• SHAPE , SIZE , LBOUND , and UBOUND let you ask questions about how an array is constructed.
  • Two other new reduction intrinsics, ANY and ALL , are for testing many array elements in parallel.

Questions & Answers

anyone know any internet site where one can find nanotechnology papers?
Damian Reply
Introduction about quantum dots in nanotechnology
Praveena Reply
what does nano mean?
Anassong Reply
nano basically means 10^(-9). nanometer is a unit to measure length.
do you think it's worthwhile in the long term to study the effects and possibilities of nanotechnology on viral treatment?
Damian Reply
absolutely yes
how to know photocatalytic properties of tio2 nanoparticles...what to do now
Akash Reply
it is a goid question and i want to know the answer as well
characteristics of micro business
for teaching engĺish at school how nano technology help us
Do somebody tell me a best nano engineering book for beginners?
s. Reply
there is no specific books for beginners but there is book called principle of nanotechnology
what is fullerene does it is used to make bukky balls
Devang Reply
are you nano engineer ?
fullerene is a bucky ball aka Carbon 60 molecule. It was name by the architect Fuller. He design the geodesic dome. it resembles a soccer ball.
what is the actual application of fullerenes nowadays?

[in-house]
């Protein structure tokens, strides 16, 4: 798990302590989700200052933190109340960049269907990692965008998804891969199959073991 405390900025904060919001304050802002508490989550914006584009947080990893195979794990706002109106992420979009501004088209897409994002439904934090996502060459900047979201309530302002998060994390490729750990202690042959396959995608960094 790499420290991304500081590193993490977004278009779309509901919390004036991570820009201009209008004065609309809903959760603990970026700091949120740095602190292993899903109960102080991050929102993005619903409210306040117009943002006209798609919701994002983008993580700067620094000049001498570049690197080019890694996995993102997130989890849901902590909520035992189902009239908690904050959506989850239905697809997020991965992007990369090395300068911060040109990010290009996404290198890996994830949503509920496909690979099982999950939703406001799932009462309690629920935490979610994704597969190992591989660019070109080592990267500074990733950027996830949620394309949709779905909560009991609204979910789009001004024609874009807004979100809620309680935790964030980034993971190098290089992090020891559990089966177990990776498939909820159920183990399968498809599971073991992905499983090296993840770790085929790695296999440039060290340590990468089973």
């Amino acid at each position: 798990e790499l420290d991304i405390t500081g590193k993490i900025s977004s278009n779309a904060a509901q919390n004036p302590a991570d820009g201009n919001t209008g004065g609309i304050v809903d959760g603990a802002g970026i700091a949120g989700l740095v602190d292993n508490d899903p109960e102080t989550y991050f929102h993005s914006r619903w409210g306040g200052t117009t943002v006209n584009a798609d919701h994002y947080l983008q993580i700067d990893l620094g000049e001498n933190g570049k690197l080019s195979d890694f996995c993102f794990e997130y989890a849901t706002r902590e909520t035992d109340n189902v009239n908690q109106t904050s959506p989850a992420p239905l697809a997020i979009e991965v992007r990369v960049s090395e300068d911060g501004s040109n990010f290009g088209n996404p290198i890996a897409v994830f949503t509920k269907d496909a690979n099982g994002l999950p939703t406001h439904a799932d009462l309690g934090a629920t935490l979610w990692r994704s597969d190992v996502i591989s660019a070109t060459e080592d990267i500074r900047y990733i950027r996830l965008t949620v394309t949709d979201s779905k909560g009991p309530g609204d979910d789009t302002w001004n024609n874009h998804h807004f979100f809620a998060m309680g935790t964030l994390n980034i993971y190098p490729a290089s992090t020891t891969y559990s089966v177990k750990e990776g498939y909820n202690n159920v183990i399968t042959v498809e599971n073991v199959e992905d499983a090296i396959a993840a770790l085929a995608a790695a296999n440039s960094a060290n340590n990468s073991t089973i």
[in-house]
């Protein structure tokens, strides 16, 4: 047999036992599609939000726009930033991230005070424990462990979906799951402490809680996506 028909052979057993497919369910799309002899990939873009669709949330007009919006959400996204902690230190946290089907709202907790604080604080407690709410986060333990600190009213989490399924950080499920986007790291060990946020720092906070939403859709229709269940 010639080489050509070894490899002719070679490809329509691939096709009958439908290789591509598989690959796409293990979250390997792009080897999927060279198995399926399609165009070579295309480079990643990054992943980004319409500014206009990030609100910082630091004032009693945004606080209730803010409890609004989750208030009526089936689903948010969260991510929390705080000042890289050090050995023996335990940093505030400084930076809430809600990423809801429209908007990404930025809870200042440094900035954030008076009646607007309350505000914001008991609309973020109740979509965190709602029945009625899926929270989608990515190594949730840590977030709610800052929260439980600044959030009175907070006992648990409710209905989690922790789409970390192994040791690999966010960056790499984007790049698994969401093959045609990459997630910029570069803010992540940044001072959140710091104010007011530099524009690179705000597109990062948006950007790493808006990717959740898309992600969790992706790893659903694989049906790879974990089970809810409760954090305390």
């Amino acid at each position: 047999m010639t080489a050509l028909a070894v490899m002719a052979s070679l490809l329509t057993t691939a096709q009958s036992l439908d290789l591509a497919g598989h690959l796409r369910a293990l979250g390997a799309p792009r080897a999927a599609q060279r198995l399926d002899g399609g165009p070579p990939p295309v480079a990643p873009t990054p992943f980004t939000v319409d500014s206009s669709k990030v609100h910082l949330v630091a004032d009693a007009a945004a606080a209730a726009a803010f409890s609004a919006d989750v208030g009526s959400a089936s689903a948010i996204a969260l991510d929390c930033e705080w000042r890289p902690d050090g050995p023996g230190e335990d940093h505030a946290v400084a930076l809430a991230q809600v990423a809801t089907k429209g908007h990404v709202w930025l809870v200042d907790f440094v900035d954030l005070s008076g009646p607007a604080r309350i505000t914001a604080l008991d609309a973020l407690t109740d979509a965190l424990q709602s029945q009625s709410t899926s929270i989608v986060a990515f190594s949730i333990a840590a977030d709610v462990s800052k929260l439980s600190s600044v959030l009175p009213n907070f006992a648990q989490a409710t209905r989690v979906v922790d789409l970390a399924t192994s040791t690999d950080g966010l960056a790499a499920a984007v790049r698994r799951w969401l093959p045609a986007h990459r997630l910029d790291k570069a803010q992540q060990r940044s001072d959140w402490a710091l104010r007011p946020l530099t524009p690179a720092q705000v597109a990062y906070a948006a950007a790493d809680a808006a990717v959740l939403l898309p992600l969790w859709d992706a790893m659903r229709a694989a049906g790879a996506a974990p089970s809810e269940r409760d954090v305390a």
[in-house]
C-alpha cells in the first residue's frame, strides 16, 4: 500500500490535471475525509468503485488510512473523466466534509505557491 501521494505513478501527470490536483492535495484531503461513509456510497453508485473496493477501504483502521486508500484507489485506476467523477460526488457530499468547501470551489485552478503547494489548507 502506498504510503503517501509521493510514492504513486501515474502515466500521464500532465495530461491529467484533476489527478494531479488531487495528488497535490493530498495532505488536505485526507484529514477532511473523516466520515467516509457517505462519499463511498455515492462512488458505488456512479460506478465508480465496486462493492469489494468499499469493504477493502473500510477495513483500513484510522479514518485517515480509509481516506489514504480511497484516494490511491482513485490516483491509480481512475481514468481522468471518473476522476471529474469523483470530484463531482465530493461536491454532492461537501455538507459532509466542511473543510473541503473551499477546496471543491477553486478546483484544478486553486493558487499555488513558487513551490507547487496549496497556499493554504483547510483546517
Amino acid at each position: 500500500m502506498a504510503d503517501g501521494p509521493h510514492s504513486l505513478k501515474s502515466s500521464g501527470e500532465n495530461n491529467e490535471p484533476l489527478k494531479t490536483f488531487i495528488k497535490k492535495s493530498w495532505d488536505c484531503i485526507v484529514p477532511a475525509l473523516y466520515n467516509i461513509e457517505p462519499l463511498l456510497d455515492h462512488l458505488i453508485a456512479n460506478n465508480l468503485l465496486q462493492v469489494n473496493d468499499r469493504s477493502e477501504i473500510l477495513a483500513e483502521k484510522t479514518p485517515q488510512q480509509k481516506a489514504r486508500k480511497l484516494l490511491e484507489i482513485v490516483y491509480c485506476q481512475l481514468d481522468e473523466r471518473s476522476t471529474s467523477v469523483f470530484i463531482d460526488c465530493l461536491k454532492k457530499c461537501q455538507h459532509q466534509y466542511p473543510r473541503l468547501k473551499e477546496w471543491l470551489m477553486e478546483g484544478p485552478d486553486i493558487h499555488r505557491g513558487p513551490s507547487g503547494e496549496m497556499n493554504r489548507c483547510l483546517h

That is a great question Damian. best way to answer that question is to Google it. there are hundreds of applications for buck minister fullerenes, from medical to aerospace. you can also find plenty of research papers that will give you great detail on the potential applications of fullerenes.
what is the Synthesis, properties,and applications of carbon nano chemistry
Abhijith Reply
Mostly, they use nano carbon for electronics and for materials to be strengthened.
is Bucky paper clear?
carbon nanotubes has various application in fuel cells membrane, current research on cancer drug,and in electronics MEMS and NEMS etc
so some one know about replacing silicon atom with phosphorous in semiconductors device?
s. Reply
Yeah, it is a pain to say the least. You basically have to heat the substarte up to around 1000 degrees celcius then pass phosphene gas over top of it, which is explosive and toxic by the way, under very low pressure.
Do you know which machine is used to that process?
how to fabricate graphene ink ?
for screen printed electrodes ?
What is lattice structure?
s. Reply
of graphene you mean?
or in general
in general
Graphene has a hexagonal structure
On having this app for quite a bit time, Haven't realised there's a chat room in it.
what is biological synthesis of nanoparticles
Sanket Reply
what's the easiest and fastest way to the synthesize AgNP?
Damian Reply
types of nano material
abeetha Reply
I start with an easy one. carbon nanotubes woven into a long filament like a string
many many of nanotubes
what is the k.e before it land
what is the function of carbon nanotubes?
I'm interested in nanotube
what is nanomaterials​ and their applications of sensors.
Ramkumar Reply
how did you get the value of 2000N.What calculations are needed to arrive at it
Smarajit Reply
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Source:  OpenStax, High performance computing. OpenStax CNX. Aug 25, 2010 Download for free at http://cnx.org/content/col11136/1.5